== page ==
"I cannot believe it, that I’m 99 and still have my marbles," she told viewers. "I’m the luckiest woman in the world that I have a family who, I think, adores me. I’m not sure. But even if they don’t, they call, they check on me. And there are so many people who don’t hear from their children or their family, so I’m very lucky."
But Kirschenbaum’s relationship with her daughter was apparently not always so rosy. "I was the youngest of three," Gayle Kirschenbaum said. "I had two older brothers, and my mother was admittedly now, finally at 99, very harsh and abusive with me. I left home pretty young."
Gayle Kirshenbaum said that in the midst of career success, she would go home and face harsh criticism and bullying by her mother — from her weight to her hair to her nose.
Gayle Kirshenbaum even made a short film called "My Nose" (2007), which she said is the story of her mother’s relentless campaign to get her to have a nose job. She never did, she said.
That film landed Gayle Kirshenbaum on the cover of the Washington Post with an article that stated: "If you have a mother like Gayle Kirschenbaum [has], you better get yourself into psychoanalysis."
Her mother’s response: "Wow, great. Bad press is better than no press. I’m on the cover of the Washington Post."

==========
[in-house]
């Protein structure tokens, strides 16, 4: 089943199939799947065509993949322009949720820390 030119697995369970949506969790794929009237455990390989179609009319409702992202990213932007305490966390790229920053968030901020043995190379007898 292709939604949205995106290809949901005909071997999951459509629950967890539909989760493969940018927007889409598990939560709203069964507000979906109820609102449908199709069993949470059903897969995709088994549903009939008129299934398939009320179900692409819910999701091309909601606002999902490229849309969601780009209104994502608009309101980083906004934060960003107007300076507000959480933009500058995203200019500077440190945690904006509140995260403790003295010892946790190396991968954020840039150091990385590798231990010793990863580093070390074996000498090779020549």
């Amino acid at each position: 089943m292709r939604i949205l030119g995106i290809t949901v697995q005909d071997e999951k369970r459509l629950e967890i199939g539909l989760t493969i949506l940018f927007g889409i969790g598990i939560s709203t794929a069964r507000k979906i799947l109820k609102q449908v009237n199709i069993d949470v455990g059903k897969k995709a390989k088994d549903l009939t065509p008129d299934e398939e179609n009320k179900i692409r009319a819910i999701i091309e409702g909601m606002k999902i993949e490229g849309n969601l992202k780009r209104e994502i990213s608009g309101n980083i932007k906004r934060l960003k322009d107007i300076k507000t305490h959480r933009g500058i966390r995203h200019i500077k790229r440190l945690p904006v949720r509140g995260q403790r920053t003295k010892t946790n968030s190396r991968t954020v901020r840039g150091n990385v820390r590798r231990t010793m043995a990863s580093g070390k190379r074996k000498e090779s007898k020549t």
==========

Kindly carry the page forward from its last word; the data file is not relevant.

"I couldn't keep on going like this, you know. It was affecting every aspect of my life," Gayle Kirshenbaum said of her relationship with her mom.
"I realized I [had] to forgive my mother, and I just didn't know how I was going to do it. So, I went on a journey to do it, and I made a movie," she added.
Gayle said she asked her mother if she would be willing to work on their relationship in front of the camera.
"I kind of knew she’d say, ‘Yes,’" Gayle said. "How many people have a mother who would be willing to put themselves out there?"
That began the shooting of Gayle Kirshenbaum's next film "Look at Us Now, Mother" (2015) — and also the healing and forgiveness that allowed the mother-and-daughter duo to enjoy the relationship they have today.
Due to the documentary, Gayle Kirshenbaum was asked to film a Ted Talk (2017) on forgiveness where she reveals how she found the empathy to understand that the way her mother treated her was actually rooted in her own trauma.
Gayle Kirshenbaum said that in her quest to understand her mother, she also got to see another side of her through letters she wrote to her father during World War II.
"In telling the story, I [had] to go back to my parents and find out, what made you who you are today," she explained.
"What happened in your youth? My father's being shipped to the South Pacific and the letters that she wrote him … I guess there were many more, but only a handful apparently were saved, which I'm grateful to have. Her letters are unbelievable. It's incredible writing. And what was she, 17? But brilliant, brilliant writing."